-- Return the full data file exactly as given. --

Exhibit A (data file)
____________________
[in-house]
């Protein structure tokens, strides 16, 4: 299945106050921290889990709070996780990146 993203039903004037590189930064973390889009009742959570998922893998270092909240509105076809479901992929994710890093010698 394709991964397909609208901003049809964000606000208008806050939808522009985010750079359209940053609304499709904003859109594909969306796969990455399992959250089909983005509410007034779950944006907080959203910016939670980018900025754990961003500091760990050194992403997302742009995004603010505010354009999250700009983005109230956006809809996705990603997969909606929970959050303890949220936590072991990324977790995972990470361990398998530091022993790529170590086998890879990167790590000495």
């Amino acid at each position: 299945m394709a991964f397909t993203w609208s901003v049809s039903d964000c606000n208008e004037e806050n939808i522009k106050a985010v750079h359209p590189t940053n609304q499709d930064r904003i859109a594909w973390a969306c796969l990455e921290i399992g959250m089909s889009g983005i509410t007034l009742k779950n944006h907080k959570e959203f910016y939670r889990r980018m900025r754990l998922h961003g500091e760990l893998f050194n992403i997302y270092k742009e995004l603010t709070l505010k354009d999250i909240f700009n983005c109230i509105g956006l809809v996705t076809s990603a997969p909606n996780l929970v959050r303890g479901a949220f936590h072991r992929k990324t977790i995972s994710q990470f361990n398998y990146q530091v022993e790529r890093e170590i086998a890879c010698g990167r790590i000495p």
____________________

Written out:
[in-house]
């Protein structure tokens, strides 16, 4: 299945106050921290889990709070996780990146 993203039903004037590189930064973390889009009742959570998922893998270092909240509105076809479901992929994710890093010698 394709991964397909609208901003049809964000606000208008806050939808522009985010750079359209940053609304499709904003859109594909969306796969990455399992959250089909983005509410007034779950944006907080959203910016939670980018900025754990961003500091760990050194992403997302742009995004603010505010354009999250700009983005109230956006809809996705990603997969909606929970959050303890949220936590072991990324977790995972990470361990398998530091022993790529170590086998890879990167790590000495």
């Amino acid at each position: 299945m394709a991964f397909t993203w609208s901003v049809s039903d964000c606000n208008e004037e806050n939808i522009k106050a985010v750079h359209p590189t940053n609304q499709d930064r904003i859109a594909w973390a969306c796969l990455e921290i399992g959250m089909s889009g983005i509410t007034l009742k779950n944006h907080k959570e959203f910016y939670r889990r980018m900025r754990l998922h961003g500091e760990l893998f050194n992403i997302y270092k742009e995004l603010t709070l505010k354009d999250i909240f700009n983005c109230i509105g956006l809809v996705t076809s990603a997969p909606n996780l929970v959050r303890g479901a949220f936590h072991r992929k990324t977790i995972s994710q990470f361990n398998y990146q530091v022993e790529r890093e170590i086998a890879c010698g990167r790590i000495p």